National Guard troops return home
Michael Speacht grasped an American flag in one hand and wrapped his other arm around his father, who was dressed in a desert camouflage uniform after he stepped off a charter bus Wednesday afternoon outside the Armed Forces Reserve Center on Grove Street.
It has been more than nine months since the youth had seen his father, Army National Guard Sgt. Robert Speacht, of Montoursville, and he was quiet, reserved but tearing up a bit when the troops exited the bus.
Robert’s wife, Karen, and others swarmed him as he and about six other soldiers returned as part of the 1st Battalion of the 109th Infantry of the National Guard. They had been deployed with the 55th Armor Brigade to Kuwait, an oil-rich Middle Eastern country on the Persian Gulf, bordering Iraq and near Iran.
The parking lot of the huge training center at 1307 Grove St. filled with shouts of “welcome home!”
The bus arrived in Williamsport about 4 p.m., some three hours after it was expected to arrive, because of a flight delay, according to Staff Sgt. Matt Jones, a National Guard spokesman in Fort Indiantown Gap.
Four of the soldiers were dropped off at Lewisburg and two more were headed toward Lock Haven.
In all, some 89 soldiers returned on Wednesday, according to National Guard Sgt. 1st Class Scott Alleman.
“He hasn’t seen his dad in about a year,” Karen Speacht said of Michael as she approached the bus.
It was the elder Speacht’s second time in Kuwait. The first time was during Desert Storm in the early 1990s. He was fresh out of high school then and signed up to be a gunner.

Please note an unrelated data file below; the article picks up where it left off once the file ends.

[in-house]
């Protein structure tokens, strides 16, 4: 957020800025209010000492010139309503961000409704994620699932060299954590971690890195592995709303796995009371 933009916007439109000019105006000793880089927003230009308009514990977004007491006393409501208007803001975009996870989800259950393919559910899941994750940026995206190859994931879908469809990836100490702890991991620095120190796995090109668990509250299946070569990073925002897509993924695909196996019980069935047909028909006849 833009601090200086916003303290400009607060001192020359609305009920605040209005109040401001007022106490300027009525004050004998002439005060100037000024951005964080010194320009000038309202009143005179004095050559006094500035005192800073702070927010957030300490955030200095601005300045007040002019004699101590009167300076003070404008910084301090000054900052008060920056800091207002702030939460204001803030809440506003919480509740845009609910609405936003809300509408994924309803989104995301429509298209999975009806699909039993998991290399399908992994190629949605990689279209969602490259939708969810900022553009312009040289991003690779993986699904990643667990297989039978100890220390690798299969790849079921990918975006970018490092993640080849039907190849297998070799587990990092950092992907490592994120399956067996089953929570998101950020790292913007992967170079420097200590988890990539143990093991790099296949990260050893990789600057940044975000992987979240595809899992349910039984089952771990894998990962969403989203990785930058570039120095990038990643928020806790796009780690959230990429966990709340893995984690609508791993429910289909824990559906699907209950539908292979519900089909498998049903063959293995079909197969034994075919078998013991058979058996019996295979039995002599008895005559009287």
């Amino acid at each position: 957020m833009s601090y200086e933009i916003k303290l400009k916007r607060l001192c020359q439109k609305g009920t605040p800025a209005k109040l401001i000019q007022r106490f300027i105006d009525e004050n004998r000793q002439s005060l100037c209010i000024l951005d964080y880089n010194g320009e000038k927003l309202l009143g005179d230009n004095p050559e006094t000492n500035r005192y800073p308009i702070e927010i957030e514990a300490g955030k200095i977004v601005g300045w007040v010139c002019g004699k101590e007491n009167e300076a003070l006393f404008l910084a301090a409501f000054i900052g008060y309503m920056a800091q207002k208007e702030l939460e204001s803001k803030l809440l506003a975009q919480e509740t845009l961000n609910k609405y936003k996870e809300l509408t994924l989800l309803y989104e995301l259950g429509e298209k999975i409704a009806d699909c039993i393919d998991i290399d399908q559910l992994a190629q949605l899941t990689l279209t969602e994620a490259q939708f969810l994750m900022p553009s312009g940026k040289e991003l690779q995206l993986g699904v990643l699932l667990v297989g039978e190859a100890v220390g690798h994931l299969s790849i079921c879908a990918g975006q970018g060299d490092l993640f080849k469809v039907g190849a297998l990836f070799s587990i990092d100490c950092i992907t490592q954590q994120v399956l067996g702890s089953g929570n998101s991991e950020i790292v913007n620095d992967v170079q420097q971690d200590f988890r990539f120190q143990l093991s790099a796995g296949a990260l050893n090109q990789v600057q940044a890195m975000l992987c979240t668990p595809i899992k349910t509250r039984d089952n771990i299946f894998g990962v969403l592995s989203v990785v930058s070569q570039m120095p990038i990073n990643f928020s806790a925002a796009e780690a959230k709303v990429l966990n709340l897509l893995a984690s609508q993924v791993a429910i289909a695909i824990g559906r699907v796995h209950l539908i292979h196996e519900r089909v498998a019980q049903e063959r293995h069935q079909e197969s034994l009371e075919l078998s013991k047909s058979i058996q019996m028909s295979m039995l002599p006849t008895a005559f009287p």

Unfortunately, the helicopter he was in crashed and he suffered an injury that required a spinal fusion, according to Karen Speacht.
Speacht joined the National Guard in 2010 and, despite having the ability to choose not have to go overseas, Speacht’s wife said he wanted to be with his troops.
He opted to go back into the heat, she added.
“He didn’t feel right sending them over and him staying back,” she said.
Speacht, who works in Lock Haven at a recruiting office, also is skilled as a heavy diesel mechanic.
Instant forms of communication were a blessing that kept Amber McCauley in touch with her fiancee, Sgt. Frederick Rote, 40, of Wellsboro.
It was Rote’s fifth deployment overseas, she said. He had been sent to Afghanistan and served at a military base in Germany.
The nine-month deployment to Kuwait, done for unspecified security purposes, was yet another nerve-racking time of waiting and keeping in touch for Amber and others.
After some much-needed rest, Amber said her fiancee told her he plans to return to his housekeeping job at Soldiers and Sailors Memorial Hospital. Rote appeared to only want to see his children, ages 3, 9 and 13, and gave out hugs.
“I’m happy to see him,” Amber said. “He’s been doing this his whole life and he turned 40 in July over there.”
Not to miss the birthday, Amber and her family came up with a webcam party.
The homecoming also was the time for a mother awaiting her son’s return to relax again.
“I’m anxious to get him back, but I wish no one else would have to go,” said Rose Newcomer, mother of Sgt. Joe Fioretti, 51, of Williamsport.
Joining her was Fioretti’s 3-year-old grandson, Cael Dexter, whose face was painted in green and tan camouflage.
Fioretti said the 18-hour flight was rough and he suffered some ant bites at Camp Shelby, Miss., but he was glad to be able to hand Cael a toy deuce truck he picked up at the Camp Shelby gift shop. A truck driver for a natural gas company, Fioretti has a secure job and won’t lose it thanks to the employment law.
“It’s two weeks of rest, and I’ll be back to work,” Fioretti said.
On Oct. 23, 1983, a truck filled with explosives crashed into a Marine barracks building in Beirut, Lebanon, killing 220 Marines, 18 sailors and three soldiers. Fioretti joined the Marine Corps and was sent to Beirut to be among the peacekeepers during the Lebanese civil war and he later signed up two years ago with the National Guard, his mother said.
Fioretti told his mother he wanted to kick off his shoes and sit on the front porch of his East End home.